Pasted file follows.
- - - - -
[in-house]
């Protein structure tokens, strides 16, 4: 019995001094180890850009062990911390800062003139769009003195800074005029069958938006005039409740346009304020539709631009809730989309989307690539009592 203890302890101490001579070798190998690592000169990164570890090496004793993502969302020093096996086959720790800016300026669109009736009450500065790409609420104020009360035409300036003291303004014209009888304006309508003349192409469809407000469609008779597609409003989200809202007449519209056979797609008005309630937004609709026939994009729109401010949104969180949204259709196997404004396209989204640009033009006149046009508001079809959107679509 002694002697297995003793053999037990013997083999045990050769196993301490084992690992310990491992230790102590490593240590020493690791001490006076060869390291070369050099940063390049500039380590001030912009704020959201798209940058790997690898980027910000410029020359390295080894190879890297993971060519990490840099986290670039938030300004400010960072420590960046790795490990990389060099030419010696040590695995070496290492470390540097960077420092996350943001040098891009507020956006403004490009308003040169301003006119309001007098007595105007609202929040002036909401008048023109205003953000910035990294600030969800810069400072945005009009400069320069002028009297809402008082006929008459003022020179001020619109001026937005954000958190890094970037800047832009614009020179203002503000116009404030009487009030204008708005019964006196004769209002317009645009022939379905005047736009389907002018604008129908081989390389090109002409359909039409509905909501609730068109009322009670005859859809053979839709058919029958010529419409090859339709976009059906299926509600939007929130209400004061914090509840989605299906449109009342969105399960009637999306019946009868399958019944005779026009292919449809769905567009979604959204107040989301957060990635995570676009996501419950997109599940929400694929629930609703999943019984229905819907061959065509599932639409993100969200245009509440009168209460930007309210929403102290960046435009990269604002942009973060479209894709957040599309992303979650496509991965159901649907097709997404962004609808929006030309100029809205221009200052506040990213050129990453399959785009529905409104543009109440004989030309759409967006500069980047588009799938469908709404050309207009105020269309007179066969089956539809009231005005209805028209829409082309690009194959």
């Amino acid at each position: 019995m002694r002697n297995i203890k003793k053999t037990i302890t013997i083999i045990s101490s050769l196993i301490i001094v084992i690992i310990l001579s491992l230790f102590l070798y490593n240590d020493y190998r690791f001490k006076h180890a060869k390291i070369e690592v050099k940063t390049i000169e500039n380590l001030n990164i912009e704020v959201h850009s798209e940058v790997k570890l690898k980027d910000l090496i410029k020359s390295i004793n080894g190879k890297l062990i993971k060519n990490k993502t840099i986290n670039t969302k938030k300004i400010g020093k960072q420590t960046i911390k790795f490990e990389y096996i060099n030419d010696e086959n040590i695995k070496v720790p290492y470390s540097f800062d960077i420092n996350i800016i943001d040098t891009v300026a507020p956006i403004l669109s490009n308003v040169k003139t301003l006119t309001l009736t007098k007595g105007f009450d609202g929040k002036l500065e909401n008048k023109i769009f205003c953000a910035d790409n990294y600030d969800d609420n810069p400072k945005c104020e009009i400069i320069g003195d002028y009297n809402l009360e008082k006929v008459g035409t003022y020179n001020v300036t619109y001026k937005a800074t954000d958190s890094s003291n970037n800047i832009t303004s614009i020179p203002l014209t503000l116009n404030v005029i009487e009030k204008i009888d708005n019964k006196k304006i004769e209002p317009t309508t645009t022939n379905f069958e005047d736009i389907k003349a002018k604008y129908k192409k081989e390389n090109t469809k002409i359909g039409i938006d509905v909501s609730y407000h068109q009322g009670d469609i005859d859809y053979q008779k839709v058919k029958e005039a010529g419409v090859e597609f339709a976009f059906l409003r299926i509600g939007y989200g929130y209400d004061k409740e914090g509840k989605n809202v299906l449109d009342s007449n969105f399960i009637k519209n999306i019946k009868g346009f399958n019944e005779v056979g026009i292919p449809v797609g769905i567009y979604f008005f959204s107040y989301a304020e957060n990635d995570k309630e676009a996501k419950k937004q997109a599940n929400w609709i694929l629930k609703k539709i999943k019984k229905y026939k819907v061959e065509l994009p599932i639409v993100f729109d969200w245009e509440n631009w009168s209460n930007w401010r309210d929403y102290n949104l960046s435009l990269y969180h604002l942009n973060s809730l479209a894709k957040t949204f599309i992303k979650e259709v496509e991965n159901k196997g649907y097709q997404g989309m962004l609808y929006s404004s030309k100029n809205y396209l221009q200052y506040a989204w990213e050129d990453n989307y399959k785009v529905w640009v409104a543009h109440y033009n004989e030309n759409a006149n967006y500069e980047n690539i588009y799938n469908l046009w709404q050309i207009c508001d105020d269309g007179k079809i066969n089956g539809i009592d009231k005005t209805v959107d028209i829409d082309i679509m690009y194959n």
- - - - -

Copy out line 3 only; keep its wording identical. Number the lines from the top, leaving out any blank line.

């Amino acid at each position: 019995m002694r002697n297995i203890k003793k053999t037990i302890t013997i083999i045990s101490s050769l196993i301490i001094v084992i690992i310990l001579s491992l230790f102590l070798y490593n240590d020493y190998r690791f001490k006076h180890a060869k390291i070369e690592v050099k940063t390049i000169e500039n380590l001030n990164i912009e704020v959201h850009s798209e940058v790997k570890l690898k980027d910000l090496i410029k020359s390295i004793n080894g190879k890297l062990i993971k060519n990490k993502t840099i986290n670039t969302k938030k300004i400010g020093k960072q420590t960046i911390k790795f490990e990389y096996i060099n030419d010696e086959n040590i695995k070496v720790p290492y470390s540097f800062d960077i420092n996350i800016i943001d040098t891009v300026a507020p956006i403004l669109s490009n308003v040169k003139t301003l006119t309001l009736t007098k007595g105007f009450d609202g929040k002036l500065e909401n008048k023109i769009f205003c953000a910035d790409n990294y600030d969800d609420n810069p400072k945005c104020e009009i400069i320069g003195d002028y009297n809402l009360e008082k006929v008459g035409t003022y020179n001020v300036t619109y001026k937005a800074t954000d958190s890094s003291n970037n800047i832009t303004s614009i020179p203002l014209t503000l116009n404030v005029i009487e009030k204008i009888d708005n019964k006196k304006i004769e209002p317009t309508t645009t022939n379905f069958e005047d736009i389907k003349a002018k604008y129908k192409k081989e390389n090109t469809k002409i359909g039409i938006d509905v909501s609730y407000h068109q009322g009670d469609i005859d859809y053979q008779k839709v058919k029958e005039a010529g419409v090859e597609f339709a976009f059906l409003r299926i509600g939007y989200g929130y209400d004061k409740e914090g509840k989605n809202v299906l449109d009342s007449n969105f399960i009637k519209n999306i019946k009868g346009f399958n019944e005779v056979g026009i292919p449809v797609g769905i567009y979604f008005f959204s107040y989301a304020e957060n990635d995570k309630e676009a996501k419950k937004q997109a599940n929400w609709i694929l629930k609703k539709i999943k019984k229905y026939k819907v061959e065509l994009p599932i639409v993100f729109d969200w245009e509440n631009w009168s209460n930007w401010r309210d929403y102290n949104l960046s435009l990269y969180h604002l942009n973060s809730l479209a894709k957040t949204f599309i992303k979650e259709v496509e991965n159901k196997g649907y097709q997404g989309m962004l609808y929006s404004s030309k100029n809205y396209l221009q200052y506040a989204w990213e050129d990453n989307y399959k785009v529905w640009v409104a543009h109440y033009n004989e030309n759409a006149n967006y500069e980047n690539i588009y799938n469908l046009w709404q050309i207009c508001d105020d269309g007179k079809i066969n089956g539809i009592d009231k005005t209805v959107d028209i829409d082309i679509m690009y194959n």